What happens to a family business in divorce?

You started out on your own but, through hard work and determination, you’ve built your business from a side-project into a thriving company. The success now makes all those long days and sleepless nights feel worthwhile. The last thing you want to think about now is splitting your business up or giving part of it away, but you will need to know what happens to a family business in divorce. 

When a marriage breaks down, one of the arrangements that can be difficult to resolve is separating the spouses’ financial lives into two households. You need to try and ensure that the resources available to the family are split fairly between the parties bearing in mind the circumstances of the marriage. Where one of the assets is a family business or company, this can be particularly difficult to manage. The best thing to do will be to speak to a solicitor who specialises in family law and has experience of dealing with businesses in family law proceedings. Below are some of the points that you might want to consider and the answers to some frequently asked questions.

What happens to my business when I divorce?

To separate your finances in a divorce, you need to look at what resources are available to the marriage. This means looking at all of the assets and resources available to you and your spouse, even where those assets have been built up by just one of you without the direct involvement of the other. A business, or a share in a business, is just one of the types of asset that can be considered in the divorce to meet you and your spouse’s needs after divorce.

A business is not always divided on divorce. This depends in part on whether the business has a value itself or whether it just produces income for you. If the business owns property, or has a large cash balance in the bank, then it might have a cash value to be managed in your divorce. If the business is just a way to get your income then it might not make sense to look at it as an asset to deal with in your divorce.

This does not necessarily mean that the business will automatically be part of the assets to be split between you and your spouse on divorce. How this works will be specific to each individual set of circumstances. 

How to value a business in a divorce

It will be necessary to work out the value of a business whether you are splitting the ownership of the business or one of you is keeping the business and balancing that against other assets. How to value a business very much depends on the type and size of the business. It is likely that you will need advice from an expert to value a business. Our specialist family lawyers can advise you on how this will work in your case and can ensure you ask the right questions to get the right information for your case. It is very important to have an accurate and reliable valuation of a business in a divorce. This will make sure that the arrangement you reach for separating your finances, whether by agreement or through court, is one that reflects the reality of your circumstances. Without a reliable valuation, there is a risk that any settlement you reach could be undone or set aside if it later turns out that the value was significantly different from what you thought. 

Is my husband or wife entitled to half my business in a divorce?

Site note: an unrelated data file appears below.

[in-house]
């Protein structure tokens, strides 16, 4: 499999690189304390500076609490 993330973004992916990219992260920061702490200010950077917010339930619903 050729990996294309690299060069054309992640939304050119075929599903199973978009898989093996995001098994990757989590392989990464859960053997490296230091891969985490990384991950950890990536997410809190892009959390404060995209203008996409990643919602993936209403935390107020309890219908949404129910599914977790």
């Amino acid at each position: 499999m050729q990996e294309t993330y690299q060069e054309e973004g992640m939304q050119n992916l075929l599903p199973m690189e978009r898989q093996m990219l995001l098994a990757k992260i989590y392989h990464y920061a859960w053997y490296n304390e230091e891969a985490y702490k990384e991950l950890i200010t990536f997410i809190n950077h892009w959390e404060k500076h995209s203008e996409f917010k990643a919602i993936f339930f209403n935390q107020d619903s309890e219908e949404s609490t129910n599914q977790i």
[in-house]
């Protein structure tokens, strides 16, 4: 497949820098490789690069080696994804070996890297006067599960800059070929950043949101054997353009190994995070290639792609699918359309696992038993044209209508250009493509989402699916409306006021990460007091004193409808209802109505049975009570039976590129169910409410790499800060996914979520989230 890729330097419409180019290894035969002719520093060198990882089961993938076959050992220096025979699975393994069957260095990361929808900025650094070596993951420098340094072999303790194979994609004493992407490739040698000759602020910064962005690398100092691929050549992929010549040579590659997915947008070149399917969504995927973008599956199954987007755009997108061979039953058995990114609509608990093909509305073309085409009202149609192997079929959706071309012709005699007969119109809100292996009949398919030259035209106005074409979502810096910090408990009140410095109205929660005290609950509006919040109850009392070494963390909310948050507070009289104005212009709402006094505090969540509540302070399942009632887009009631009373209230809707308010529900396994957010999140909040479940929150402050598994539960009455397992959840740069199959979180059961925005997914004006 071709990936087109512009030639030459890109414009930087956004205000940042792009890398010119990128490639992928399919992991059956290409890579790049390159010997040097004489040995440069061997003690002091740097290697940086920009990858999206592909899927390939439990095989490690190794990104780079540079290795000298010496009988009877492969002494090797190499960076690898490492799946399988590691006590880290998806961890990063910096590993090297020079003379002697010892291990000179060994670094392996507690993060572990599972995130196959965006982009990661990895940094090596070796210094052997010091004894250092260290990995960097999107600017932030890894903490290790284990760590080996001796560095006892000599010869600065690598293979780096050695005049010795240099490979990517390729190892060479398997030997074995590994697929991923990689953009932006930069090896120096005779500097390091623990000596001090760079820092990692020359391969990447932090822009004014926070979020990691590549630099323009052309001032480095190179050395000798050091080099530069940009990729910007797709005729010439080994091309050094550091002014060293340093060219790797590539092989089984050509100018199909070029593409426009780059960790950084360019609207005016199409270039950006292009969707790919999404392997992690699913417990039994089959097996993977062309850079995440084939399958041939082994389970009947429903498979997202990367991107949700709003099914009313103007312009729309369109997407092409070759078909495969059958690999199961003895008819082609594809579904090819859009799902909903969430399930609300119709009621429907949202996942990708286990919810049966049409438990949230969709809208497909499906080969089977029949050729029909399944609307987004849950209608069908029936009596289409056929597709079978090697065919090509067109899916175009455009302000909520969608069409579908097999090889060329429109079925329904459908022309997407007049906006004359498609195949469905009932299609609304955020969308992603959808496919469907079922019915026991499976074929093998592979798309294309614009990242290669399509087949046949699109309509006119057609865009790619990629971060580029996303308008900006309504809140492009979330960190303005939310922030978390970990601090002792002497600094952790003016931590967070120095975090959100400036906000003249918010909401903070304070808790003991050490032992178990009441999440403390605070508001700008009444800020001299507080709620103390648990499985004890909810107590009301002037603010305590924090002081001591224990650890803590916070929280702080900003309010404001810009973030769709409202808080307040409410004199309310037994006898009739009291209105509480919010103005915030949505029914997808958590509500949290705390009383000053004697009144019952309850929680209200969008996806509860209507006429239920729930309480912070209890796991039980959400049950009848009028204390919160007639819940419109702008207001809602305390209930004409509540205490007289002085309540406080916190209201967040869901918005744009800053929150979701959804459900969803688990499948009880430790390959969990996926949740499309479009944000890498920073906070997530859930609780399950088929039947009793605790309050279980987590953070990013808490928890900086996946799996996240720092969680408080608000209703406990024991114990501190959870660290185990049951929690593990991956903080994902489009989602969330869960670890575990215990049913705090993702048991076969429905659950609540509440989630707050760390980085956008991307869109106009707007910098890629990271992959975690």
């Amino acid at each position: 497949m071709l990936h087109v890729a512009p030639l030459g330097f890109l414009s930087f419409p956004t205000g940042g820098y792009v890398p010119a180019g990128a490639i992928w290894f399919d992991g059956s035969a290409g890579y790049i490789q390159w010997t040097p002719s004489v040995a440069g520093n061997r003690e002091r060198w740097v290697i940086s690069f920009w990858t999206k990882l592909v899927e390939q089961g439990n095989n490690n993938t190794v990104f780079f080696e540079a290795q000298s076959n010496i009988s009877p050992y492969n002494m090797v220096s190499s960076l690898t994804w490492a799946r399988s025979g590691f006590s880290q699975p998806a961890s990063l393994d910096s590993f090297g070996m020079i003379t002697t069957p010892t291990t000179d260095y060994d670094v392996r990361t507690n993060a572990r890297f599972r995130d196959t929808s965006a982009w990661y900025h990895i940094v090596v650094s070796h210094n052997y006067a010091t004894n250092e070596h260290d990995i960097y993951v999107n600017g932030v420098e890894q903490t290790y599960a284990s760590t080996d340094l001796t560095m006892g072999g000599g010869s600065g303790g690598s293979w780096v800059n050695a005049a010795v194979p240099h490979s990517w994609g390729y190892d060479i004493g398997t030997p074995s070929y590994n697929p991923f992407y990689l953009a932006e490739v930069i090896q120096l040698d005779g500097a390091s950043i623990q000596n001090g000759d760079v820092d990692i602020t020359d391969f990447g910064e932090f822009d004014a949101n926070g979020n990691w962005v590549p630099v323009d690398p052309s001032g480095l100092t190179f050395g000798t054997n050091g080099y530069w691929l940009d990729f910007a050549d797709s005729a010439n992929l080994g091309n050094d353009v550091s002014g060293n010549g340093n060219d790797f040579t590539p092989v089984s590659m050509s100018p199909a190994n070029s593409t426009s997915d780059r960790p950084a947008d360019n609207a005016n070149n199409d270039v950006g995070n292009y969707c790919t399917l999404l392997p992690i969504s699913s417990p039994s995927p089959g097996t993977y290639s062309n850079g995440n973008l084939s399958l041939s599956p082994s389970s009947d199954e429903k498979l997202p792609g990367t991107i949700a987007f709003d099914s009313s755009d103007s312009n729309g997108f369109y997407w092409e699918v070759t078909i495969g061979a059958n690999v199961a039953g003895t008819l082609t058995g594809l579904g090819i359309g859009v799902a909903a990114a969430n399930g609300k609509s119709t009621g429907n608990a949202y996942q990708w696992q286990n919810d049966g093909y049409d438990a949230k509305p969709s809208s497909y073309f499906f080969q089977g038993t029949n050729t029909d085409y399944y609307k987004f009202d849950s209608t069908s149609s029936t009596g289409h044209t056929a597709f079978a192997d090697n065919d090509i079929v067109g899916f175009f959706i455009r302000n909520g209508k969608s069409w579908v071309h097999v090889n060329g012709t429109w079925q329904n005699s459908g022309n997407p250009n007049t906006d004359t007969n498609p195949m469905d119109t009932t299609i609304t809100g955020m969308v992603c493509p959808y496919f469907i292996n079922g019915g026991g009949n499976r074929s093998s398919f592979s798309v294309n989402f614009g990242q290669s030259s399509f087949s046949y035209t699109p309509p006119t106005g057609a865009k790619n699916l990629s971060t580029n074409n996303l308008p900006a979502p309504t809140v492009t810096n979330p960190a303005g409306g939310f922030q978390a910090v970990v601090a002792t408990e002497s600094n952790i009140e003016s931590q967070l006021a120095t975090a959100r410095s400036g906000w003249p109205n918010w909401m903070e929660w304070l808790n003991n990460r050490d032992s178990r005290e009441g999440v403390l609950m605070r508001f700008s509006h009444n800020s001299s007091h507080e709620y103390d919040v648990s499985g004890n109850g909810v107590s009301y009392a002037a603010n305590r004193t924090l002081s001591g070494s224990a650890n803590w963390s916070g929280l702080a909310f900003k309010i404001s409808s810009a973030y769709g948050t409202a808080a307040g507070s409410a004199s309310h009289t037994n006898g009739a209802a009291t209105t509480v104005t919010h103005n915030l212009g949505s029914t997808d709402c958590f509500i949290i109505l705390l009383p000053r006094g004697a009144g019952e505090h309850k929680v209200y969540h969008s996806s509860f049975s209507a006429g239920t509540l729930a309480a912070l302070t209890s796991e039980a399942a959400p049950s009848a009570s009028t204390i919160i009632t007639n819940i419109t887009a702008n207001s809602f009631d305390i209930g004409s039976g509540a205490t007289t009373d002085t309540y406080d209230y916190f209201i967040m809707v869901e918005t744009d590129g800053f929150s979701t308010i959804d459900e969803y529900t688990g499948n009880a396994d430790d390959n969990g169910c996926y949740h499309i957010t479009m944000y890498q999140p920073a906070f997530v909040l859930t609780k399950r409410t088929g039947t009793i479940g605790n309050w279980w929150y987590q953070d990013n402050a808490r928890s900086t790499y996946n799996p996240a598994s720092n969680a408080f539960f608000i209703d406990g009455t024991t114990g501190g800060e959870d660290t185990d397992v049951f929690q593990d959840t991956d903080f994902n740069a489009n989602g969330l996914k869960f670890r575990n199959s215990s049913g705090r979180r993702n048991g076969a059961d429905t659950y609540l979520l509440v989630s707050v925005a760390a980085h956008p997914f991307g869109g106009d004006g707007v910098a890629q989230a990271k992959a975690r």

So, what happens to a family business in divorce? The business as part of your marital assets will be part of the calculation of your separation of finances, but there is no set rule that your business should be split in half. What is right for you will depend on what resources you and your spouse have. You will need to do what is fair so that you and your spouse are both able to meet your needs and the needs of your children. 

How is a business split on divorce? 

There are a number of ways for a business to be dealt with. The shares one of you hold in a business could be divided up and split between a divorcing couple. You could possibly sell a business, or part of a business, and share the proceeds of sale. Alternatively, if you have other assets then one of you could keep the business intact and the other could receive more of the other assets to balance this out. If you want to keep your business, you could raise some money to buy out your former spouse’s interest in the business. If that isn’t possible, you could transfer a share in a solely-owned business to your former spouse so they can benefit from the income. You could then buy them out over time. Again, what is appropriate will depend on your circumstances. You should speak to a specialist family lawyer to work out how your business might fit in with your particular case.

How do I protect my business in a divorce?

If you own your business prior to getting marriage then you can think about entering into a pre-nuptial agreement when you get married. This can set out how your business should be protected if you get divorced. A pre-nuptial agreement is not legally binding but can be very persuasive as to how your assets should be dealt with on a divorce. You can find out more about pre-nuptial agreements here [link].

If you are already going through a divorce then you can still think about protecting your business. You could look at buying out your spouse’s interest in the business or balancing it out against other money or assets in the divorce.

How Moore Barlow can help

We know your business is important to you and you want to protect it. Our specialist family lawyers can advise you on how to get to a settlement that works for you and your business.

Get in touch with Moore Barlow now.